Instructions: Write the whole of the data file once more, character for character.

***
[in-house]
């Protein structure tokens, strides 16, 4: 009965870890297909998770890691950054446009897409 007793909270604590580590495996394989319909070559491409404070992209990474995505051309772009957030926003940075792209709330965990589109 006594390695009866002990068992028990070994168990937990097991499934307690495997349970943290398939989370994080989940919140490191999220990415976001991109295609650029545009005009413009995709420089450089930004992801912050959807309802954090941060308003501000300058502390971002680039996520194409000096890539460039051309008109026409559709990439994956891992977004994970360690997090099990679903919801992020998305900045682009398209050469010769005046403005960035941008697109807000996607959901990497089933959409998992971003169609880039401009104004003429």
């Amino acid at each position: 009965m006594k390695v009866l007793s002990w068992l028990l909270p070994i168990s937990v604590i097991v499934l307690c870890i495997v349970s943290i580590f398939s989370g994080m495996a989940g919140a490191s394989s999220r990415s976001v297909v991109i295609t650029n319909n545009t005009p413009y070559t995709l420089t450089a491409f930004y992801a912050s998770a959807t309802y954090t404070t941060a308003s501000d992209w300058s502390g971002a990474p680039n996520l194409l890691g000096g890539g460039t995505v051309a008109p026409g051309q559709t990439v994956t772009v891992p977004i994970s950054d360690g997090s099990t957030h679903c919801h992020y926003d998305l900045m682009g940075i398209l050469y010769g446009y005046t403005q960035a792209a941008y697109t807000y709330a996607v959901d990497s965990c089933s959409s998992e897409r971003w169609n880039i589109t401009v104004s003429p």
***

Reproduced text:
[in-house]
């Protein structure tokens, strides 16, 4: 009965870890297909998770890691950054446009897409 007793909270604590580590495996394989319909070559491409404070992209990474995505051309772009957030926003940075792209709330965990589109 006594390695009866002990068992028990070994168990937990097991499934307690495997349970943290398939989370994080989940919140490191999220990415976001991109295609650029545009005009413009995709420089450089930004992801912050959807309802954090941060308003501000300058502390971002680039996520194409000096890539460039051309008109026409559709990439994956891992977004994970360690997090099990679903919801992020998305900045682009398209050469010769005046403005960035941008697109807000996607959901990497089933959409998992971003169609880039401009104004003429």
């Amino acid at each position: 009965m006594k390695v009866l007793s002990w068992l028990l909270p070994i168990s937990v604590i097991v499934l307690c870890i495997v349970s943290i580590f398939s989370g994080m495996a989940g919140a490191s394989s999220r990415s976001v297909v991109i295609t650029n319909n545009t005009p413009y070559t995709l420089t450089a491409f930004y992801a912050s998770a959807t309802y954090t404070t941060a308003s501000d992209w300058s502390g971002a990474p680039n996520l194409l890691g000096g890539g460039t995505v051309a008109p026409g051309q559709t990439v994956t772009v891992p977004i994970s950054d360690g997090s099990t957030h679903c919801h992020y926003d998305l900045m682009g940075i398209l050469y010769g446009y005046t403005q960035a792209a941008y697109t807000y709330a996607v959901d990497s965990c089933s959409s998992e897409r971003w169609n880039i589109t401009v104004s003429p």